Filing taxes? What you need to know.
Congress's last-minute 'fiscal cliff' deal extended many popular credits and deductions and permanently patched the Alternative Minimum Tax -- all good news if you're filing 2012 taxes.
Pablo Martinez Monsivais / AP
Taxpayers preparing to file their 2012 returns can breathe a collective sigh of relief.
The alternative minimum tax or AMT has been patched — permanently — and several tax credits and deductions that technically expired at the end of 2011 were extended as part of the fiscal cliff legislation that Congress passed and President Barack Obama signed into law in January.
"It certainly puts back into place many of the tax benefits that had expired for many people," said Mark Steber, chief tax officer with Jackson Hewitt Tax Services. "The extenders will be back on people's tax returns, making their 2012 refunds larger than they would have been."
But the delay in congressional action could mean confusion for some taxpayers over what credits and deductions still exist.
That could make going it alone on tax day costly. Experts say people should seek some guidance, whether it's from a professional tax preparer, up-to-date software programs or tax guides, before filing returns.
More than 90 percent of taxpayers go to a tax preparer or use tax software to file their returns, estimated Jim Buttonow, a 20-year IRS veteran who is now vice president of products for New River Innovation, a tax technology company.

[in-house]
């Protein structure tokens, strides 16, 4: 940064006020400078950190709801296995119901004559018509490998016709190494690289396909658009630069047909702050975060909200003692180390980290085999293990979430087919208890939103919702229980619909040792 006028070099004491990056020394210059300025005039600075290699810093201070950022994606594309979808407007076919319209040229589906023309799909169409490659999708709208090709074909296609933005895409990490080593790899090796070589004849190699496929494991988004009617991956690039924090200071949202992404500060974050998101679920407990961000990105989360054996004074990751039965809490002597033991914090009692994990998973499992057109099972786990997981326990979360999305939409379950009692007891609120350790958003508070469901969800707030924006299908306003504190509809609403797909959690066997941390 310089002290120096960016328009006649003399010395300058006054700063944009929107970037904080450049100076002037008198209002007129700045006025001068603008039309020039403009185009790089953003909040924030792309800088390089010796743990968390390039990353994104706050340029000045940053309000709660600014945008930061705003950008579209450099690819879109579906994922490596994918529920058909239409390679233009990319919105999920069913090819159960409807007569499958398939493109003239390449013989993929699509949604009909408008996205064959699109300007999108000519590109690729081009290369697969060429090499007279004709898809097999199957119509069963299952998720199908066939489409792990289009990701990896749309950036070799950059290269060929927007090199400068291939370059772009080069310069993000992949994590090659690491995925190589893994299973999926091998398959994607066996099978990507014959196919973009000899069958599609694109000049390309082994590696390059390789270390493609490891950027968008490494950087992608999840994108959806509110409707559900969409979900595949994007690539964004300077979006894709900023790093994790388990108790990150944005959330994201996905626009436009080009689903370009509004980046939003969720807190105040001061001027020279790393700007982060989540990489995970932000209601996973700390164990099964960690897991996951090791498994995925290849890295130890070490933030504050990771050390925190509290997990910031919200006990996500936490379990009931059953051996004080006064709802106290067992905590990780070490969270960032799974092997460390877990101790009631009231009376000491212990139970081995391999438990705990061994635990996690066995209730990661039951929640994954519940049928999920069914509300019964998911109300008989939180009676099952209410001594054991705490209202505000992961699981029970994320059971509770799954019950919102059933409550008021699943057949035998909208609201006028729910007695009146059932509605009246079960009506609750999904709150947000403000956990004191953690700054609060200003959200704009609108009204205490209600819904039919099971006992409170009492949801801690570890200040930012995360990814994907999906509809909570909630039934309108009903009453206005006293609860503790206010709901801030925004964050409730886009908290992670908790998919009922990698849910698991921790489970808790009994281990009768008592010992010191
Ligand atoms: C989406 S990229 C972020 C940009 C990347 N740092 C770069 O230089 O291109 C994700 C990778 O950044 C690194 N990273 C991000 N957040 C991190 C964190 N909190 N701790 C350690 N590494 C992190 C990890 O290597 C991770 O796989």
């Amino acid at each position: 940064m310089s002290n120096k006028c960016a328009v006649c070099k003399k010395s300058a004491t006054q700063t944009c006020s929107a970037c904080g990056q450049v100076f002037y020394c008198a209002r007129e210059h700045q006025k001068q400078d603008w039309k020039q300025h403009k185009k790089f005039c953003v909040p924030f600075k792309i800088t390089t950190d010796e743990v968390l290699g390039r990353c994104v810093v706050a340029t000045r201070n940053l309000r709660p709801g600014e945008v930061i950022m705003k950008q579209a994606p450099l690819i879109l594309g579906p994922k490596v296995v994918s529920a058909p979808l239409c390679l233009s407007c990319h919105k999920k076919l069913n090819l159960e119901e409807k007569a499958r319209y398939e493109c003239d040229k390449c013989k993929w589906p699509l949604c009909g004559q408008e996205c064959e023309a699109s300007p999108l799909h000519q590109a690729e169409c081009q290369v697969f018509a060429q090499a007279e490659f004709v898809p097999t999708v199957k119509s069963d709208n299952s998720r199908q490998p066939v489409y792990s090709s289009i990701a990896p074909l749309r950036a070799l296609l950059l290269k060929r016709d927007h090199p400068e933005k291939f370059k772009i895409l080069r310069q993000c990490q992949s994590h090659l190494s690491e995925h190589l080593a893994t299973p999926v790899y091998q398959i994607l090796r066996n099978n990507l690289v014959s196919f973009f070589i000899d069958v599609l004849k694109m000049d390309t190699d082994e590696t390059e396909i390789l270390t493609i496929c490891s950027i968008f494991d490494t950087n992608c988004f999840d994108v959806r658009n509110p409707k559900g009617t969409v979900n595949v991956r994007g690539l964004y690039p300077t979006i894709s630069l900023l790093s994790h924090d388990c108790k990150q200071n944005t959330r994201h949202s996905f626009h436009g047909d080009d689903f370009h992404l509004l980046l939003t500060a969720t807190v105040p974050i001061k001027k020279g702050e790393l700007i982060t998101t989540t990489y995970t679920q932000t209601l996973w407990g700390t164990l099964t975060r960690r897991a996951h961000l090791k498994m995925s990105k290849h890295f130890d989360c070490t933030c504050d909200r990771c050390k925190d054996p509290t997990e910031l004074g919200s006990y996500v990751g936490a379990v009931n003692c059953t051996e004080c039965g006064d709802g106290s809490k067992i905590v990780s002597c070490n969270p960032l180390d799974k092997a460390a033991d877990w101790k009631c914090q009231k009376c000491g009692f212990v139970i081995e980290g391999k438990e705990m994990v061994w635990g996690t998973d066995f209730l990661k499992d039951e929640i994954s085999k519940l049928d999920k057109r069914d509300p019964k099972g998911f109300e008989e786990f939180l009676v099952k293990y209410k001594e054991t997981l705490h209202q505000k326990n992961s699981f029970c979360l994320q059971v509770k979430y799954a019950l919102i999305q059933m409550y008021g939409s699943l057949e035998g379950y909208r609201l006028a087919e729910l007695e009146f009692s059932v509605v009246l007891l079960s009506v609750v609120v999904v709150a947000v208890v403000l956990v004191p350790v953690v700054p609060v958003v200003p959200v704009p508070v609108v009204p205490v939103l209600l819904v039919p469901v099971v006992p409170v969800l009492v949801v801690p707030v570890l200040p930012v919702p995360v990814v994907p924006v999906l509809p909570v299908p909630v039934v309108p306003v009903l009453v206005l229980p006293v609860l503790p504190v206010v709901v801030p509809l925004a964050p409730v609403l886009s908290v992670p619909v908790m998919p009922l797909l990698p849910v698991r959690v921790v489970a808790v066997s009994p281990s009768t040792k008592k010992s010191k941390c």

The Internal Revenue Service will begin accepting returns Jan. 30, an eight-day delay necessitated by the late congressional action.
"We have worked hard to open tax season as soon as possible," IRS Acting Commissioner Steven T. Miller said in a statement. "This date ensures we have the time we need to update and test our processing systems."
The agency said most taxpayers — more than 120 million households — would be able to begin filing Jan. 30. But filing for those claiming energy credits, depreciation of property or general business credits will be delayed until late February or March.
Last year, the agency received 137 million returns.
Electronic filing increased by 6.2 percent to 113 million in 2012, an upward trend that tax experts expect to continue. Although most electronically filed returns are by tax professionals, increasing percentages of individuals are doing their own returns electronically.
Page 1 of 4